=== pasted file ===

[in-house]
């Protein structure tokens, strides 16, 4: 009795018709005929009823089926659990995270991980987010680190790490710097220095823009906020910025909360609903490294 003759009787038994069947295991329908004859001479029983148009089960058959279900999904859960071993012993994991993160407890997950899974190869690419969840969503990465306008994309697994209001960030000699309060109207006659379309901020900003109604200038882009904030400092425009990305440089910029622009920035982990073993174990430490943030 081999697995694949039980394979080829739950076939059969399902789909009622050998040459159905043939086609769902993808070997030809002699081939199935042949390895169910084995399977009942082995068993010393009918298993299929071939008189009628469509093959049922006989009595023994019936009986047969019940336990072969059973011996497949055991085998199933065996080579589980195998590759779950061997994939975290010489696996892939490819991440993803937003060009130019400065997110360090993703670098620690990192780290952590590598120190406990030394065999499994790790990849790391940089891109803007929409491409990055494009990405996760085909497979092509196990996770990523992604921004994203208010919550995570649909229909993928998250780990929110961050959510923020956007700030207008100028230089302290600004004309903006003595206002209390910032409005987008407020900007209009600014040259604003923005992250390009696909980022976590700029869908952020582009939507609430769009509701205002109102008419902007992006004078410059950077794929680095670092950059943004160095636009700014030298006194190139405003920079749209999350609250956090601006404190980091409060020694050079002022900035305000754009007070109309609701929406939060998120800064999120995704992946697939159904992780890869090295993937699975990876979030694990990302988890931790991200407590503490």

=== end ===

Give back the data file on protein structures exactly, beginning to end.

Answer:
[in-house]
């Protein structure tokens, strides 16, 4: 009795018709005929009823089926659990995270991980987010680190790490710097220095823009906020910025909360609903490294 003759009787038994069947295991329908004859001479029983148009089960058959279900999904859960071993012993994991993160407890997950899974190869690419969840969503990465306008994309697994209001960030000699309060109207006659379309901020900003109604200038882009904030400092425009990305440089910029622009920035982990073993174990430490943030 081999697995694949039980394979080829739950076939059969399902789909009622050998040459159905043939086609769902993808070997030809002699081939199935042949390895169910084995399977009942082995068993010393009918298993299929071939008189009628469509093959049922006989009595023994019936009986047969019940336990072969059973011996497949055991085998199933065996080579589980195998590759779950061997994939975290010489696996892939490819991440993803937003060009130019400065997110360090993703670098620690990192780290952590590598120190406990030394065999499994790790990849790391940089891109803007929409491409990055494009990405996760085909497979092509196990996770990523992604921004994203208010919550995570649909229909993928998250780990929110961050959510923020956007700030207008100028230089302290600004004309903006003595206002209390910032409005987008407020900007209009600014040259604003923005992250390009696909980022976590700029869908952020582009939507609430769009509701205002109102008419902007992006004078410059950077794929680095670092950059943004160095636009700014030298006194190139405003920079749209999350609250956090601006404190980091409060020694050079002022900035305000754009007070109309609701929406939060998120800064999120995704992946697939159904992780890869090295993937699975990876979030694990990302988890931790991200407590503490």